Blueprint’s latest approval for Ayvakit sets up clash with Novartis

Blueprint Medicines has claimed its second FDA approval for Ayvakit, getting the nod for advanced systemic mastocytosis (SM), a group of rare blood cancers currently treated mainly by Novartis’ Rydapt. 

The FDA has cleared Ayvakit (avapritinib) for adults with SM, including the three major subtypes – aggressive disease with or without an associated haematological neoplasm, and mast cell leukaemia – adding to its earlier approval for a subgroup of late-stage gastrointestinal tumours (GIST).

The drug is inhibits a range of tyrosine kinase enzymes, including D816V mutant KIT, the most common mutation in SM which occurs in about 90% of the estimated 10,000 to 20,000 patients with the disease worldwide

In advanced SM, inflammatory mast cells accumulate in the body, releasing factors like histamine that can lead to symptoms including itching, fever, abdominal pain and nausea.

Over time the disease can lead to organ damage, bone fracture and anaemia, and people with advanced SM have a median life expectancy of between six months and 3.5 years, depending on the type.

Various drugs are used to treat ASM, including corticosteroids, but multikinase inhibitor Rydapt (midostaurin) – which targets KIT along with other kinases like FLT3 – became the first targeted therapy for the disease in 2017.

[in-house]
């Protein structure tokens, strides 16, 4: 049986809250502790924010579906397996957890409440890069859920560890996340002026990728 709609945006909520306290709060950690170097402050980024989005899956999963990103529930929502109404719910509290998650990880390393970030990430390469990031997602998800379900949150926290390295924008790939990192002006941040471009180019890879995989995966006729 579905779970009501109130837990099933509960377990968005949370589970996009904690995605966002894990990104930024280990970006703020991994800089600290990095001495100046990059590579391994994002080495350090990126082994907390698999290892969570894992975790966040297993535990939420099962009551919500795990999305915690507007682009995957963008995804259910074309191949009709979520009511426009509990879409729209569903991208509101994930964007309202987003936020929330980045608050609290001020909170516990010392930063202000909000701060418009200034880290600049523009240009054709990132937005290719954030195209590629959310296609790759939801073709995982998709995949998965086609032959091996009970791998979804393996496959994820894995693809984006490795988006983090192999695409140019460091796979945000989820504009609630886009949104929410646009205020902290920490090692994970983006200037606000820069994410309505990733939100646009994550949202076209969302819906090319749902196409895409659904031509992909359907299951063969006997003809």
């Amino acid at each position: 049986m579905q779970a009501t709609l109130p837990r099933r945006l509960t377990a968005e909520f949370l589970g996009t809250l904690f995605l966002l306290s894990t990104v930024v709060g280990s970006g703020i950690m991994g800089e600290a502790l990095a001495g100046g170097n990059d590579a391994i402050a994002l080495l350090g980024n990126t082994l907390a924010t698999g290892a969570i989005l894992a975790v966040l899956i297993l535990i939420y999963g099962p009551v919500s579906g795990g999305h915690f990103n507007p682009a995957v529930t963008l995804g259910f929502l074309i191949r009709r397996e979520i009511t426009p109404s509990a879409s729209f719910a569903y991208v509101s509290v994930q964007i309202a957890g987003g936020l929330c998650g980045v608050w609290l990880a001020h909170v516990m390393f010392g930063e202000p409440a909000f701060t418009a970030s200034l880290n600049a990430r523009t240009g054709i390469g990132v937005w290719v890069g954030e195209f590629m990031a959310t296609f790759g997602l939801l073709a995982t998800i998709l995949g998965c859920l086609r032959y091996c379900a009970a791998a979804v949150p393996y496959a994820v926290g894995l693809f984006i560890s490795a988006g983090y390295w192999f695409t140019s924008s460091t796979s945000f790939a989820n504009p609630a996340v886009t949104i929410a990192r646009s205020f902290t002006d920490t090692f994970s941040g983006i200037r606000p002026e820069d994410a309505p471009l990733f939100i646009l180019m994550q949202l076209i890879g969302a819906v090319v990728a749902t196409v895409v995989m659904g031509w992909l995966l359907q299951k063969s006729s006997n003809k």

Blueprint said in a statement on the new approval that “Ayvakit is the first precision therapy that specifically targets the primary driver of the disease”.

Approval is based on two clinical trials – the phase 1 EXPLORER study and phase 2 PATHFINDER – which showed that Ayvakit was able to limit organ damage and reduce mast cell levels and biomarkers of SM disease activity, with a response rate of 57%.

Survival data from the study isn’t available yet, but from an interim readout suggests the median should be four years or more.

Analysts at BMO have suggested that the results are strong enough for Ayvakit to displace Rydapt as the go-to therapy for advanced SM, and could help drive sales of the drug – which has a list price in the US of $384,000 – above the $1 billion mark.

Reaching that level will depend on getting approval in indolent SM, a milder and more common form of the disease that is thought to account for a sizeable chunk of Rydapt usage.

Blueprint is running a phase 2 study of Ayvakit in indolent SM called PIONEER, with results due to read out within the next 12 months. In the first quarter of this year, Ayvakit posted $7 million in sales from the GIST indication.

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